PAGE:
|Three Paratroopers Messing Around with a Paper Airplane in 1956, at Fort Bragg, North Carolina|
When referencing food and the military, I am frequently asked the same questions by students. “Why does the military give out mess kits?”, and “Why is the place where soldiers eat called a mess hall?” I am a person who needs answers that add up. Inquisitive kids are that way too.
When I first started looking around for an answer back in the early 1990s, I found a few bits and pieces of information available, but not one source I read actually tied it all together to where it made sense to me.
From the outset “mess” obviously meant “food” and nothing more. The biblical Essau had a “mess of potage” which is believed to be a portion of lentil soup or beans. While growing up my brothers had G I Joe action figures that came with “mess kits” and watching the “Beverly Hillbillies” on television I heard the term “mess a’vittles” frequently used. While listening to former Presidential aide Dee Dee Meyers talking on late night t.v. she referred to her “mess bill” for something she had eaten on Air Force One. It was starting to drive me a bit nuts. If “mess” historically had meant food, how, why and when did it become the definitive term for a state of confusion and disorderliness?
It took me much sleuthing, but I finally found a very old book on word origins and voila… there was an answer that made sense. The change in the general public’s definition of the word apparently was in the 1590s, when a party game called “Muss” spread across Europe. Muss was a game in which trinkets were tossed around a room and the party guests would scramble to retrieve them (anyone for some 52 pickup?) As popularity of the game spread throughout Europe, with its various languages, the name of the game somehow was changed to “Mess”. The Bible, military handbooks, and all other writings had naturally been left with the original meaning of the word intact. But from that point on, “muss” has rarely been used as a common term for something in a state of disarray, other than regionally in a few parts of the world.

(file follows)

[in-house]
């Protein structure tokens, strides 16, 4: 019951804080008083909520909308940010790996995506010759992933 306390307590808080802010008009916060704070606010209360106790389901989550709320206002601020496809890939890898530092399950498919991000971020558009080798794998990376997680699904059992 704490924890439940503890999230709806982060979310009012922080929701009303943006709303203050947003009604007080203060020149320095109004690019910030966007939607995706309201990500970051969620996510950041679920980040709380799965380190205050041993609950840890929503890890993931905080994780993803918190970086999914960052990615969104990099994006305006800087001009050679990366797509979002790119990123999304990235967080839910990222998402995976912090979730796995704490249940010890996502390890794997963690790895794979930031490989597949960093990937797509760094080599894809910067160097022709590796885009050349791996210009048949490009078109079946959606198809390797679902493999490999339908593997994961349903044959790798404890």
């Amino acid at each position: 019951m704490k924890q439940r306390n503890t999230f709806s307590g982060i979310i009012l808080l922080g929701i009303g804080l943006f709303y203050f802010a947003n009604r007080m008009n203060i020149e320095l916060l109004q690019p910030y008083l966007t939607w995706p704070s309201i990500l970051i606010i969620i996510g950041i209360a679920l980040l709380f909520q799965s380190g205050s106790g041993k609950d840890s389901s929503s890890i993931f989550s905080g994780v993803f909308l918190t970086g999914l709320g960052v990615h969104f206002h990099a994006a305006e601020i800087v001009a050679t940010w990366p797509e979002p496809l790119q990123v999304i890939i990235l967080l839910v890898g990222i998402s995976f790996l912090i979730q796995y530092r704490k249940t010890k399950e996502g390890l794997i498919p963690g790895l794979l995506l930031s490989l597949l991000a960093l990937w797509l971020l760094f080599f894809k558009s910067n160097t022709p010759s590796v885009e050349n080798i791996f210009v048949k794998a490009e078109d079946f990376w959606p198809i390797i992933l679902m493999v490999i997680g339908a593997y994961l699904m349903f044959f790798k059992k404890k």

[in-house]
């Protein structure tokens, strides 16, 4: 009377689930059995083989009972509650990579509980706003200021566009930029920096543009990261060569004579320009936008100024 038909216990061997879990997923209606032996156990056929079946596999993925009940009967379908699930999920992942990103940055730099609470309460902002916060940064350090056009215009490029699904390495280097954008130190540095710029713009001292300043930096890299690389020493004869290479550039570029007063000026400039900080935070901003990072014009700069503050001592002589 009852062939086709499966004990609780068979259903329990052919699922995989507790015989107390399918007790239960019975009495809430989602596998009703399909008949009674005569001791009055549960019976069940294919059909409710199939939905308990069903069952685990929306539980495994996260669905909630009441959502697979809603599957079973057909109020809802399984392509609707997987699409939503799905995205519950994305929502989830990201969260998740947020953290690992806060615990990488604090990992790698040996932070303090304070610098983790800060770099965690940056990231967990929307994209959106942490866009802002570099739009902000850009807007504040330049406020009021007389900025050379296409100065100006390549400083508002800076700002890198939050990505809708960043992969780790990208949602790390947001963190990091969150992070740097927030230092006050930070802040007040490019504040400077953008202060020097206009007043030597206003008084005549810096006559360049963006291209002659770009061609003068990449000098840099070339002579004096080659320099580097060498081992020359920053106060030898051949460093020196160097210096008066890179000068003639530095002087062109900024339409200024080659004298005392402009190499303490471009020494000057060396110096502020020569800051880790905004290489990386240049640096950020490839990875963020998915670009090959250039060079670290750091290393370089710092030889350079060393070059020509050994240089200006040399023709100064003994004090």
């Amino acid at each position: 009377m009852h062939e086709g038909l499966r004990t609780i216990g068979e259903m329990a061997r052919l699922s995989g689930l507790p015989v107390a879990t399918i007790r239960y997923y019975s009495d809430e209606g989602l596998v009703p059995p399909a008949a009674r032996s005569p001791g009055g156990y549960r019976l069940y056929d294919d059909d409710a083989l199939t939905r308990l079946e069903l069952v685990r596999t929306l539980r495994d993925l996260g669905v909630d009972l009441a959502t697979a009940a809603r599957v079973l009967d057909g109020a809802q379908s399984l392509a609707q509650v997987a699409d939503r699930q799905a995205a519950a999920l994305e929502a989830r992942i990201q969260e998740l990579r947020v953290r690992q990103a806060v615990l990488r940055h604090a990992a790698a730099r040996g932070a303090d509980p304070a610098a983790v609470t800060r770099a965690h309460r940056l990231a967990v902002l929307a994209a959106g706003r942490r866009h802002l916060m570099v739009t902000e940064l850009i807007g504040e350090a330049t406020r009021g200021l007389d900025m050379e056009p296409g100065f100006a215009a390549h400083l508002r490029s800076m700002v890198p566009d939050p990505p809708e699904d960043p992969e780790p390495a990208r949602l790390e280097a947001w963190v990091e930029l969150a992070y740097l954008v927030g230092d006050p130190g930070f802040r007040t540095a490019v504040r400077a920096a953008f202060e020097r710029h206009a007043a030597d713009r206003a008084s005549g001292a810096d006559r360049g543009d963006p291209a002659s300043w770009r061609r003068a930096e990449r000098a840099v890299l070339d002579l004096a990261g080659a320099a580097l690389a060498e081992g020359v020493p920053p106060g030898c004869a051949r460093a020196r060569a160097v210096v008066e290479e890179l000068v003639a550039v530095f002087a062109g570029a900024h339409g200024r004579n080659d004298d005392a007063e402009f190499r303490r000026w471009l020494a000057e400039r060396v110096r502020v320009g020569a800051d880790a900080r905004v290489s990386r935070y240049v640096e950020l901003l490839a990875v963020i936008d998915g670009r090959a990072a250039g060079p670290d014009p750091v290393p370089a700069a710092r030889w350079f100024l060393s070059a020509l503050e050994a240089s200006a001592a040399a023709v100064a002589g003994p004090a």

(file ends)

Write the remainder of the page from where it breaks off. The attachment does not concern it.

Many southern states here in the U.S. are one such regional area. The term "muss" is still used in the south, while I rarely hear it here in Southern California. The eyes of an octogenarian attending one of my seminars became misty as he recounted how his grandmother in Alabama would scold him for wearing his hat in her home. “I would say that my hair was a mess underneath my hat. She would then correct me by saying, ‘Your hair is mussed. It is not a mess!”
Now I always try to remember that my daughter’s room is not a mess. Her room is simply mussed up. It sounds better and somehow makes me feel a bit better about it.
From Site Moderator, Maura Graber, The RSVP Institute of Etiquette